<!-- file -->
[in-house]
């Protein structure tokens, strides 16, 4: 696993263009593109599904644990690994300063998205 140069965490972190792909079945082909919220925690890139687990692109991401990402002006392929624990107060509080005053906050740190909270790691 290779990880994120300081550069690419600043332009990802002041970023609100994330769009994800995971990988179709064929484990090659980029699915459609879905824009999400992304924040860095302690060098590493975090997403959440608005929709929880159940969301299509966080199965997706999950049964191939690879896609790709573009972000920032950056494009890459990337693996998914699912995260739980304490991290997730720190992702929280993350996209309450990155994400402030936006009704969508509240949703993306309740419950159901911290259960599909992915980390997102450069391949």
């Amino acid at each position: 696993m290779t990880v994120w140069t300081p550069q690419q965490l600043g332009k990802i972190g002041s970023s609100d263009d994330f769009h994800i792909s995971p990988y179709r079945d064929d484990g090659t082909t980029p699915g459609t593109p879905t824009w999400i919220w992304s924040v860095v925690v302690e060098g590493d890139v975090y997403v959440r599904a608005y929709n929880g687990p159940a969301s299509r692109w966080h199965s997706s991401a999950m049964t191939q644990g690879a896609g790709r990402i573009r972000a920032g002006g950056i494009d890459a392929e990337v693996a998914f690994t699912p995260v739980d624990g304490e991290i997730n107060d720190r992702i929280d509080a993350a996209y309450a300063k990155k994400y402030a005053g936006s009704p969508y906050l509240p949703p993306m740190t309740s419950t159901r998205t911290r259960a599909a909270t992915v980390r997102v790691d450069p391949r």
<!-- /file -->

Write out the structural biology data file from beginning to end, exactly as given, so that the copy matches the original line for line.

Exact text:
[in-house]
């Protein structure tokens, strides 16, 4: 696993263009593109599904644990690994300063998205 140069965490972190792909079945082909919220925690890139687990692109991401990402002006392929624990107060509080005053906050740190909270790691 290779990880994120300081550069690419600043332009990802002041970023609100994330769009994800995971990988179709064929484990090659980029699915459609879905824009999400992304924040860095302690060098590493975090997403959440608005929709929880159940969301299509966080199965997706999950049964191939690879896609790709573009972000920032950056494009890459990337693996998914699912995260739980304490991290997730720190992702929280993350996209309450990155994400402030936006009704969508509240949703993306309740419950159901911290259960599909992915980390997102450069391949």
């Amino acid at each position: 696993m290779t990880v994120w140069t300081p550069q690419q965490l600043g332009k990802i972190g002041s970023s609100d263009d994330f769009h994800i792909s995971p990988y179709r079945d064929d484990g090659t082909t980029p699915g459609t593109p879905t824009w999400i919220w992304s924040v860095v925690v302690e060098g590493d890139v975090y997403v959440r599904a608005y929709n929880g687990p159940a969301s299509r692109w966080h199965s997706s991401a999950m049964t191939q644990g690879a896609g790709r990402i573009r972000a920032g002006g950056i494009d890459a392929e990337v693996a998914f690994t699912p995260v739980d624990g304490e991290i997730n107060d720190r992702i929280d509080a993350a996209y309450a300063k990155k994400y402030a005053g936006s009704p969508y906050l509240p949703p993306m740190t309740s419950t159901r998205t911290r259960a599909a909270t992915v980390r997102v790691d450069p391949r």